What If You Treated Everyone Like a Volunteer?

By: Richard H. Axelrod

Four ideas to help you build connections with staff and volunteers, from engagement and change management expert Richard Axelrod.

Volunteers are the lifeblood of your association. Without them, your association could not survive.

Many leaders assume working with volunteers is different from working with employees. If volunteers feel like their voices don't count, if they feel like their time is being wasted, if they feel like what they are doing is unimportant, they quit. But when employees believe they don't count, they first quit in place. Then they leave if they can. In either case, the result is the same: a disengaged, weakened organization.

What would happen if you treated everyone in your organization as if he were a volunteer? What if you treated everyone as if she mattered? Here are four strategies that increase engagement, whether you are working with volunteers, employees, or both.

1. Find out what is important to people and help them achieve their goals. Volunteers are passionate about something. Find out what they are passionate about, and connect them to people who share their passion. Provide resources to help them achieve their goals. Most leaders want people to be passionate about the work of the organization. What if leaders were passionate about employee goals?

You can start with a simple question: "What do you care about at work and why?" You'll be surprised what you learn.

2. Unleash talent by letting people identify and work on issues that are important to them. In one organization I know, when people have an idea for improving the organization, all they have to do is gather like-minded souls and go to work. If what they want to do requires spending money, they develop a proposal for leadership's approval. Try this in your organization, and you'll uncover new talent as employees address issues important to your organization and the people who work there.

3. Make meetings matter. Meetings are where people decide whether to sit on their hands or become engaged. Greg Balestrero, president and CEO of the Project Management Institute, has a laserlike focus when it comes to meetings. He knows if the environment isn't right, then the meeting goes downhill in a heartbeat.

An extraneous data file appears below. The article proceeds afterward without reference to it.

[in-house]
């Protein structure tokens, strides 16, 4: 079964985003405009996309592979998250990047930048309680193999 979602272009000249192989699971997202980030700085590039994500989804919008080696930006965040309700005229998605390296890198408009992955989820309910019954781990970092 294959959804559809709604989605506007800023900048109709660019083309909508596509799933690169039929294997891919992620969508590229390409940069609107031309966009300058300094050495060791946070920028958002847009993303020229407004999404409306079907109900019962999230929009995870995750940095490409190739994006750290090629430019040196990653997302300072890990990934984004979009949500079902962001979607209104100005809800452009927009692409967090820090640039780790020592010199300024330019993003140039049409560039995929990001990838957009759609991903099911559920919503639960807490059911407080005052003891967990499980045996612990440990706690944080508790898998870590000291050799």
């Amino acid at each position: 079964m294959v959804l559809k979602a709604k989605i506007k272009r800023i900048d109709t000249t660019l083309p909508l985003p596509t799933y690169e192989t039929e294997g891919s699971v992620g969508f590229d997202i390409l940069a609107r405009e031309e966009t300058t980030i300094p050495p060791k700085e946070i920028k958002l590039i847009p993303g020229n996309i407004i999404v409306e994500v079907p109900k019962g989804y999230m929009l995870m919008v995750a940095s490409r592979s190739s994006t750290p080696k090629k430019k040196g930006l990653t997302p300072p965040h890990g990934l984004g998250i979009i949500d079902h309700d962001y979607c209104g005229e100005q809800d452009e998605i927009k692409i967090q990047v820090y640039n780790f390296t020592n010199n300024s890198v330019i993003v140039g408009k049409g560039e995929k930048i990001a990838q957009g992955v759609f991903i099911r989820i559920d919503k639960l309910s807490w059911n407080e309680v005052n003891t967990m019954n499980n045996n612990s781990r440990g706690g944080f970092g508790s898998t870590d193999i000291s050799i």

Balestrero doesn't tolerate agendaless meetings that waste time. He makes sure there are skilled facilitators who can create an egalitarian spirit by treating the CEO the same as the lowest-level person in the room, who can open up group discussions and bring them to a conclusion, and who can make sure that every voice counts.

4. Lead with an engagement edge. In my interviews with successful leaders, one thing stands out: They take honesty, transparency, and trust seriously. For these leaders, honesty, transparency, and trust are not motherhood-and-apple-pie statements. They practice them every day. A great example is Paul Borawski, CEO of the American Society for Quality. If you walk the halls at ASQ, you will see a lot of performance data and financial reports. Executives spend two days each quarter in business plan reviews that include financial performance and a lot more.

But transparency does not end with the paid staff. ASQ's 4,000 member-leaders, who are all volunteers, are invited to participate in "ideas to action" sessions. These events, sometimes several days long, provide an opportunity to share ideas and get feedback on the organization's vision and strategy, performance indicators, and other issues.

Borawski trusts that when people have honest information, when they get straight talk from their leaders, they will do the right thing.

Once you start using these strategies, you won't want to stop.

Richard H. Axelrod is a founder and principal in the Axelrod Group in Wilmette, Illinois. He is the author of Terms of Engagement: New Ways of Leading and Changing Organizations and coauthor of You Don't Have to Do It Alone. He can be reached at www.axelrodgroup.com.